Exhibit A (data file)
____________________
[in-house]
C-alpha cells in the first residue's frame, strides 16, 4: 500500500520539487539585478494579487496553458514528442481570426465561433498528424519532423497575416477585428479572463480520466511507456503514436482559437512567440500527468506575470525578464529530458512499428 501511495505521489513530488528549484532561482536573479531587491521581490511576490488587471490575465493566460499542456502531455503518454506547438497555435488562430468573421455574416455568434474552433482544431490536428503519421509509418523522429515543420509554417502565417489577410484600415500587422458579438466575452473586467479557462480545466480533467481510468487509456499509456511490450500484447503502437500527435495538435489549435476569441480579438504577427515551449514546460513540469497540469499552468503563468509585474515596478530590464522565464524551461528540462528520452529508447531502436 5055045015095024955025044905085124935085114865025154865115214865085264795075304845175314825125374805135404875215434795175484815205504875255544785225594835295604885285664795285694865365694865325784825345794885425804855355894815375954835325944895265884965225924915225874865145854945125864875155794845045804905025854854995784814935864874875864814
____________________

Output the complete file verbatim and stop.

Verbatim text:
[in-house]
C-alpha cells in the first residue's frame, strides 16, 4: 500500500520539487539585478494579487496553458514528442481570426465561433498528424519532423497575416477585428479572463480520466511507456503514436482559437512567440500527468506575470525578464529530458512499428 501511495505521489513530488528549484532561482536573479531587491521581490511576490488587471490575465493566460499542456502531455503518454506547438497555435488562430468573421455574416455568434474552433482544431490536428503519421509509418523522429515543420509554417502565417489577410484600415500587422458579438466575452473586467479557462480545466480533467481510468487509456499509456511490450500484447503502437500527435495538435489549435476569441480579438504577427515551449514546460513540469497540469499552468503563468509585474515596478530590464522565464524551461528540462528520452529508447531502436 5055045015095024955025044905085124935085114865025154865115214865085264795075304845175314825125374805135404875215434795175484815205504875255544785225594835295604885285664795285694865365694865325784825345794885425804855355894815375954835325944895265884965225924915225874865145854945125864875155794845045804905025854854995784814935864874875864814